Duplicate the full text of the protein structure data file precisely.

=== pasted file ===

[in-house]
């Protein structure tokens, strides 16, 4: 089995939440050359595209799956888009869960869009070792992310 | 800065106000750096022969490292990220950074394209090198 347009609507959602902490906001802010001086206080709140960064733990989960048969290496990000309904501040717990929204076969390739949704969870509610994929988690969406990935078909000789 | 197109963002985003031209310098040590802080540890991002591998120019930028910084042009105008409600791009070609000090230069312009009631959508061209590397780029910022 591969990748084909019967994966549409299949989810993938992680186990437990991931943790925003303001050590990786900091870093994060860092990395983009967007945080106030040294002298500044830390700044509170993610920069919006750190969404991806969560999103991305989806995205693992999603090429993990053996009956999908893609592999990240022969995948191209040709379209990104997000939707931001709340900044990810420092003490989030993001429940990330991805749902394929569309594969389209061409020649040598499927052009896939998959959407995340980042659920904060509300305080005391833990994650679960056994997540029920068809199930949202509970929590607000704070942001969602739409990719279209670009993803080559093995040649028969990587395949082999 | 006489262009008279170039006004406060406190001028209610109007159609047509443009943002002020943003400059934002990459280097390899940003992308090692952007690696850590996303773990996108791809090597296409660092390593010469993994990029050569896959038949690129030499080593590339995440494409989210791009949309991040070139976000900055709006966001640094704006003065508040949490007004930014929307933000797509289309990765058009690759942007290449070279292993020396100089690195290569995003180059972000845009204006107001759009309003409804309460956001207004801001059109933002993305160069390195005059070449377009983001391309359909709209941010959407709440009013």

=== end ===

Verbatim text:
[in-house]
């Protein structure tokens, strides 16, 4: 089995939440050359595209799956888009869960869009070792992310 | 800065106000750096022969490292990220950074394209090198 347009609507959602902490906001802010001086206080709140960064733990989960048969290496990000309904501040717990929204076969390739949704969870509610994929988690969406990935078909000789 | 197109963002985003031209310098040590802080540890991002591998120019930028910084042009105008409600791009070609000090230069312009009631959508061209590397780029910022 591969990748084909019967994966549409299949989810993938992680186990437990991931943790925003303001050590990786900091870093994060860092990395983009967007945080106030040294002298500044830390700044509170993610920069919006750190969404991806969560999103991305989806995205693992999603090429993990053996009956999908893609592999990240022969995948191209040709379209990104997000939707931001709340900044990810420092003490989030993001429940990330991805749902394929569309594969389209061409020649040598499927052009896939998959959407995340980042659920904060509300305080005391833990994650679960056994997540029920068809199930949202509970929590607000704070942001969602739409990719279209670009993803080559093995040649028969990587395949082999 | 006489262009008279170039006004406060406190001028209610109007159609047509443009943002002020943003400059934002990459280097390899940003992308090692952007690696850590996303773990996108791809090597296409660092390593010469993994990029050569896959038949690129030499080593590339995440494409989210791009949309991040070139976000900055709006966001640094704006003065508040949490007004930014929307933000797509289309990765058009690759942007290449070279292993020396100089690195290569995003180059972000845009204006107001759009309003409804309460956001207004801001059109933002993305160069390195005059070449377009983001391309359909709209941010959407709440009013």